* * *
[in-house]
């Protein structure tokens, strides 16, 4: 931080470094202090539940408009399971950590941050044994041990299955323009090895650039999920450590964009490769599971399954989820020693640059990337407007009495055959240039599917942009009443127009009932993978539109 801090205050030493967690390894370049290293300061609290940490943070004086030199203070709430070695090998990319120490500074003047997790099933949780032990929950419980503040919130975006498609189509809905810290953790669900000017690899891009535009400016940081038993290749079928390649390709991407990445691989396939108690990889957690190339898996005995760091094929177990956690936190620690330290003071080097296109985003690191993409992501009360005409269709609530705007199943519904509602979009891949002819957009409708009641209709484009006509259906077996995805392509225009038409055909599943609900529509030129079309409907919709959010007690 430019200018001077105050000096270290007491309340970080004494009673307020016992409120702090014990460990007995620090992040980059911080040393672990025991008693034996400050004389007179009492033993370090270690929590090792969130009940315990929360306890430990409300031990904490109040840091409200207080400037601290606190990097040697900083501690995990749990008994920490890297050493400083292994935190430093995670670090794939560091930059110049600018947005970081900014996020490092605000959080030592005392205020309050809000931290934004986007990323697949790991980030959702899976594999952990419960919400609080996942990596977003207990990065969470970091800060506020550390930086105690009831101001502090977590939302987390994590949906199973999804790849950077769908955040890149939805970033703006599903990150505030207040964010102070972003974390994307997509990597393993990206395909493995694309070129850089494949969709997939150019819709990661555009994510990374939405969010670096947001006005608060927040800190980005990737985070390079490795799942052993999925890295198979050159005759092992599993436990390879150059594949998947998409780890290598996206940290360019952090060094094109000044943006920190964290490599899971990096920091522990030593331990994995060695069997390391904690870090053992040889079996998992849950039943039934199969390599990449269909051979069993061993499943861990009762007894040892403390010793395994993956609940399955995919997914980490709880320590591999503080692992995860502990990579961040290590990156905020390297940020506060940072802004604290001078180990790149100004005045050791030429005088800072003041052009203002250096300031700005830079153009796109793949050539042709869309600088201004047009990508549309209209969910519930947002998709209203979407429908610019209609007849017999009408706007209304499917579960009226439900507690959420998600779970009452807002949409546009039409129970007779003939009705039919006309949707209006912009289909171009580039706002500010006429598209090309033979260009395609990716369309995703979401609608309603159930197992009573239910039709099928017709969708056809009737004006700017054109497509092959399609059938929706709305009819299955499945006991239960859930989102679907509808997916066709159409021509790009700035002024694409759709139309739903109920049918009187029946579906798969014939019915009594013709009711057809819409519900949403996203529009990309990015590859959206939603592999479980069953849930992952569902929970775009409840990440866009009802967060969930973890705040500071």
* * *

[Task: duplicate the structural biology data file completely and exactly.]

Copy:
[in-house]
């Protein structure tokens, strides 16, 4: 931080470094202090539940408009399971950590941050044994041990299955323009090895650039999920450590964009490769599971399954989820020693640059990337407007009495055959240039599917942009009443127009009932993978539109 801090205050030493967690390894370049290293300061609290940490943070004086030199203070709430070695090998990319120490500074003047997790099933949780032990929950419980503040919130975006498609189509809905810290953790669900000017690899891009535009400016940081038993290749079928390649390709991407990445691989396939108690990889957690190339898996005995760091094929177990956690936190620690330290003071080097296109985003690191993409992501009360005409269709609530705007199943519904509602979009891949002819957009409708009641209709484009006509259906077996995805392509225009038409055909599943609900529509030129079309409907919709959010007690 430019200018001077105050000096270290007491309340970080004494009673307020016992409120702090014990460990007995620090992040980059911080040393672990025991008693034996400050004389007179009492033993370090270690929590090792969130009940315990929360306890430990409300031990904490109040840091409200207080400037601290606190990097040697900083501690995990749990008994920490890297050493400083292994935190430093995670670090794939560091930059110049600018947005970081900014996020490092605000959080030592005392205020309050809000931290934004986007990323697949790991980030959702899976594999952990419960919400609080996942990596977003207990990065969470970091800060506020550390930086105690009831101001502090977590939302987390994590949906199973999804790849950077769908955040890149939805970033703006599903990150505030207040964010102070972003974390994307997509990597393993990206395909493995694309070129850089494949969709997939150019819709990661555009994510990374939405969010670096947001006005608060927040800190980005990737985070390079490795799942052993999925890295198979050159005759092992599993436990390879150059594949998947998409780890290598996206940290360019952090060094094109000044943006920190964290490599899971990096920091522990030593331990994995060695069997390391904690870090053992040889079996998992849950039943039934199969390599990449269909051979069993061993499943861990009762007894040892403390010793395994993956609940399955995919997914980490709880320590591999503080692992995860502990990579961040290590990156905020390297940020506060940072802004604290001078180990790149100004005045050791030429005088800072003041052009203002250096300031700005830079153009796109793949050539042709869309600088201004047009990508549309209209969910519930947002998709209203979407429908610019209609007849017999009408706007209304499917579960009226439900507690959420998600779970009452807002949409546009039409129970007779003939009705039919006309949707209006912009289909171009580039706002500010006429598209090309033979260009395609990716369309995703979401609608309603159930197992009573239910039709099928017709969708056809009737004006700017054109497509092959399609059938929706709305009819299955499945006991239960859930989102679907509808997916066709159409021509790009700035002024694409759709139309739903109920049918009187029946579906798969014939019915009594013709009711057809819409519900949403996203529009990309990015590859959206939603592999479980069953849930992952569902929970775009409840990440866009009802967060969930973890705040500071």